There’s a lesson to be learned from this story.

As you may know, Buddhists worship no gods or goddesses. They teach that to rid yourself of suffering, you must follow the Eightfold Path. The basic rules of conduct for lay Buddhists are set out in the Five Precepts. These are, simply put:
Don’t kill – man or beast
Don’t steal
Don’t lie
Don’t cheat on your loved one, and
Don’t take drugs or drink alcohol.

Buddhists don’t necessarily proselytize but they make it publicly known that those who want to follow the Eightfold Path are welcome to join them.

The old Viking religion (asatro) has strikingly different practices and beliefs, which are still pursued by some people today, according to the National Museum of Denmark . Modern adherents honour the gods by drinking toasts to them with ale and mead and by feasting with beef and venison. The toasts may, for example, be to the fertility gods Njörd and Freyja to wish for prosperity and a good harvest. After feasting together the modern believers make a personal toast. For example, young women can praise Freyja in order to become pregnant or find eternal love. If a challenge is faced, then Thor can be praised in order to gain strength or Odin can be invoked for wisdom.

A modern practitioner of the old Viking religion heard about a Buddhist community and decided he wanted to join them. Who can know why? Perhaps he was merely interested in learning about the great and ancient architectural and other cultural arts in which the Buddhists trained their community members. He might have been interested in pursuing the martial arts classes or meditation classes offered to members of the Buddhist community to aid in their pursuit of the Eightfold Path. Perhaps he merely wanted to make mischief among them.

The Venerables who led the Buddhist community thought they were being reasonable in telling the Viking that while he was among the Buddhists he would have to respect their required Five Precepts, just as any other member of their community.

To do so would, of course, have meant that the Viking would have to give up or at least suspend his own religious practices of drinking toasts to the gods with ale or mead, of feasting with meat, of praying to the fertility god, and so forth. He would have to seriously pursue the Eightfold Path. He refused to do that. He told them he didn’t accept their beliefs and, in fact, he insisted on bringing upon bringing his meat and ale to the cafeteria and to community meals at the Buddhist temple.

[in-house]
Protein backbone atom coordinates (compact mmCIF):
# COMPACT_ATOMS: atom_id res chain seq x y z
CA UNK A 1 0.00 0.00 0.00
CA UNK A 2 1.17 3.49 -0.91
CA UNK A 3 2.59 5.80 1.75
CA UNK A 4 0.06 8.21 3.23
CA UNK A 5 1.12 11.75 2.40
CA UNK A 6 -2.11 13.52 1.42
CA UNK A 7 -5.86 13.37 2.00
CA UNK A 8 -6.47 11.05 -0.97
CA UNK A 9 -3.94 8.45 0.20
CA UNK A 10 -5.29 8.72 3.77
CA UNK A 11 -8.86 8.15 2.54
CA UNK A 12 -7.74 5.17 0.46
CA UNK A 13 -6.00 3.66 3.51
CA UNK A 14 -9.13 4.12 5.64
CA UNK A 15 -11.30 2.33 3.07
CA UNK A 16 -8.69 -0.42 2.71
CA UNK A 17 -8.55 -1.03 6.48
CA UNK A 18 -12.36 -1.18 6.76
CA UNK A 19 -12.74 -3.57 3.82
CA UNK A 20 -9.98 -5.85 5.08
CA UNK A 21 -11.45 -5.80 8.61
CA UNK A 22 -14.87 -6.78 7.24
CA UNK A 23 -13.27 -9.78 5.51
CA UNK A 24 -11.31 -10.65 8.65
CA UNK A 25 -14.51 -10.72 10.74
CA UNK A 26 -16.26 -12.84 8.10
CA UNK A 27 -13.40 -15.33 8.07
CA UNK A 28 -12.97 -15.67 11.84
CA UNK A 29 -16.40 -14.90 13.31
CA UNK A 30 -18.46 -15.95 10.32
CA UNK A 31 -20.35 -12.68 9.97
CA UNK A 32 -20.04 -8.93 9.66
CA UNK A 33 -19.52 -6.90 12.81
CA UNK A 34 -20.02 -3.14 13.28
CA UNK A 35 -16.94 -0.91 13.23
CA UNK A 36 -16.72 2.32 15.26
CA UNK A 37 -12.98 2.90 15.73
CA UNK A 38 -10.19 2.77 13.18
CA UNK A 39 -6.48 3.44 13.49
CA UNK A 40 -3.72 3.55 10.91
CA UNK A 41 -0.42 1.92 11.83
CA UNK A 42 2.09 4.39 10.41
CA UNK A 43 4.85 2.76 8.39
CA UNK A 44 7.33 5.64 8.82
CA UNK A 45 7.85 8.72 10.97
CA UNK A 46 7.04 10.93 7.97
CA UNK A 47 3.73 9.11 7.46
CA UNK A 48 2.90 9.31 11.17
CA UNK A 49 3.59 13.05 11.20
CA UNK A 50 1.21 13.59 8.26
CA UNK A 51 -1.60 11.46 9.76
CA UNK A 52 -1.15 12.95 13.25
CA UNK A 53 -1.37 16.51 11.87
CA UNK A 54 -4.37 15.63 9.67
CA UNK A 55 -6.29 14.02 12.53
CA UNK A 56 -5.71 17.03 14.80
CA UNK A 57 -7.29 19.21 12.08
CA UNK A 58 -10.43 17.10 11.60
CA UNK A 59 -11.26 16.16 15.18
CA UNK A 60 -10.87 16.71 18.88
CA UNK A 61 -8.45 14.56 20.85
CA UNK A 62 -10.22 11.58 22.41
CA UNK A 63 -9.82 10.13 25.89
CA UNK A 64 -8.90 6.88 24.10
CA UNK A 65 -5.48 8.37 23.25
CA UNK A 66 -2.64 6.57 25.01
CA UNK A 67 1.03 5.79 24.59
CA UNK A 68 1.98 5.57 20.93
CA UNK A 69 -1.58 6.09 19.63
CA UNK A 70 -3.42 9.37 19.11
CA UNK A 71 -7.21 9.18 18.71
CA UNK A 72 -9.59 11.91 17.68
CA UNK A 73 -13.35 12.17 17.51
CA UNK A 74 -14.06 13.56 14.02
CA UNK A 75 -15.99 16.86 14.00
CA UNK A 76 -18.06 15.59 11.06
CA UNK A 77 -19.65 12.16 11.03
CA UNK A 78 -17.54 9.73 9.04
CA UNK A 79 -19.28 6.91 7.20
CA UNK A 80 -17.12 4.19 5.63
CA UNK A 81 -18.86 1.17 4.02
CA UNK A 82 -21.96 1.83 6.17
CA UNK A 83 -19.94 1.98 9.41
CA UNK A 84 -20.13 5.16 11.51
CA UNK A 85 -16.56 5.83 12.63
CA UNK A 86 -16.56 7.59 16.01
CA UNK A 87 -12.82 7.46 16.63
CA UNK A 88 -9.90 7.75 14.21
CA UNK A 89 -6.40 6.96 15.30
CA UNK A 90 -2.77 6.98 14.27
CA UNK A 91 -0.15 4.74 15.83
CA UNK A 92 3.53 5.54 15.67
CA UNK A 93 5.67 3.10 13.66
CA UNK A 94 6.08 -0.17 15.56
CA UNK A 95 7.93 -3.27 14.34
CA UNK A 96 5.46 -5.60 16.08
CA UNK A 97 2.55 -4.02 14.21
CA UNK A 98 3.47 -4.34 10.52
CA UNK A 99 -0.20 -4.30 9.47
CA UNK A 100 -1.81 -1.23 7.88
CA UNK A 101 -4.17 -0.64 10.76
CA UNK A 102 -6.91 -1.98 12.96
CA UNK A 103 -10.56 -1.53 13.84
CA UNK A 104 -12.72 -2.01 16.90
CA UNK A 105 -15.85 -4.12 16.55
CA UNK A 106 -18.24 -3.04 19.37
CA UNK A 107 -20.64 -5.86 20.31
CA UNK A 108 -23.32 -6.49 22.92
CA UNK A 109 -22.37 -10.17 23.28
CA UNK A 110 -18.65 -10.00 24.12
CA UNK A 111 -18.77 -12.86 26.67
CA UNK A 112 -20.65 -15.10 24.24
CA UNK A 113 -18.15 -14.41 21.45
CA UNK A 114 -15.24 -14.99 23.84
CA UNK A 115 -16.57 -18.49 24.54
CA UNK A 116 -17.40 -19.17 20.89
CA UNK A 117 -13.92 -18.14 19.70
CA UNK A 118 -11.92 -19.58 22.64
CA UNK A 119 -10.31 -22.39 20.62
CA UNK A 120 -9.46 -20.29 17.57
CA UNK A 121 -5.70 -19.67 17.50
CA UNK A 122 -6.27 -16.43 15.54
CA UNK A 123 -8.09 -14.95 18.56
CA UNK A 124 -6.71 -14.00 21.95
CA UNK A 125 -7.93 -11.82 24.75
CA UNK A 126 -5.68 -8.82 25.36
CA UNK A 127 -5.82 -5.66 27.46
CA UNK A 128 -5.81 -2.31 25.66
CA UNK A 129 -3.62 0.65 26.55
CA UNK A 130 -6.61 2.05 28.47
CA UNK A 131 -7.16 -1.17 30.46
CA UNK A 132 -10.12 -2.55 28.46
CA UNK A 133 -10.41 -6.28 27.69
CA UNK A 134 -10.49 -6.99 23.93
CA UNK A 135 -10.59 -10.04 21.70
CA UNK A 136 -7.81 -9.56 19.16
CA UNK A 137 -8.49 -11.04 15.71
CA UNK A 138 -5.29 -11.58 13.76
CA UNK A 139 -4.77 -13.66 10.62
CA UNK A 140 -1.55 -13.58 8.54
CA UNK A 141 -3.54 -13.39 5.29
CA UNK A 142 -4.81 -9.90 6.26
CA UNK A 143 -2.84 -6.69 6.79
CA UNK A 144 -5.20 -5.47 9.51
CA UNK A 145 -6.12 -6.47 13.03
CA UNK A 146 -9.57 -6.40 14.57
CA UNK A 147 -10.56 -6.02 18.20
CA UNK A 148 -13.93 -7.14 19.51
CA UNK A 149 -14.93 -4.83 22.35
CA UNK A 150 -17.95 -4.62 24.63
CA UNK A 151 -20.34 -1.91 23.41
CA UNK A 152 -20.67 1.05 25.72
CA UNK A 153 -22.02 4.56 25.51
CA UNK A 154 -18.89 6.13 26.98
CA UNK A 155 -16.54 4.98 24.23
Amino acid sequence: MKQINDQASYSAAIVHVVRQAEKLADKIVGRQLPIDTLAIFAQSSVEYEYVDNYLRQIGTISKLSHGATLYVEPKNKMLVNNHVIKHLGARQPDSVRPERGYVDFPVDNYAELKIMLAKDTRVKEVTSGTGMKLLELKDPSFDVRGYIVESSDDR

Because of the Viking’s unwillingness to adhere to the Five Precepts, the Buddhist Venerables refused to let him join their temple community. He would not be able to achieve the Eightfold Path for which they strove, in any event.

The Viking had friends at City Hall. He convinced them to withhold all public licences from the Buddhist community on the basis that they had violated his “equality rights” by discriminating against him. City Hall demanded that the Venerables allow Vikings to join the Buddhist community even though Vikings don’t share Buddhist religious beliefs, or else the Buddhist community would no longer be granted licences to perform marriages, to build on their properties, to sell crafts at the market, and so forth. If allowing Vikings to join their temple community meant the Buddhist community had to drop their belief that adherence to the Five Precepts was necessary to achieve the Eightfold Path, then they had better just drop that belief since the Five Precepts discriminated against Vikings.

The Buddhists pleaded that their freedom to join together to practice their beliefs in community was just as important as the Vikings’ freedom to insist on practicing their beliefs. They advocated that everyone should be free to practice their beliefs in their own private communities and that all could live in harmony without forcing anyone else to abandon their beliefs and practices. It seemed unreasonable to them that a Viking could demand to join their community while at the same time rejecting that which they held to be indispensable to their community.

The Buddhist community challenged, in the courts, City Hall’s refusal to issue permits to them. The Buddhists community’s fight for their freedom and equality in this story is just the same as the fight for freedom and equality by the Trinity Western church community.

Based on the principles confirmed in the recent appeal decisions in the Trinity Western University and Law Society cases, the Buddhists will keep their freedom in British Columbia but become subordinated to the Vikings in Ontario. As of the date of writing, we’ll have to wait and see whether Buddhists and Vikings will be accorded equality, or whether the Vikings will be treated as “more equal” than the Buddhists, by the Supreme Court of Canada.

N.B. For those who haven’t yet realized it, this story is fictional, intended to illuminate the war being waged by some public authorities against basic democratic freedoms in Canada today.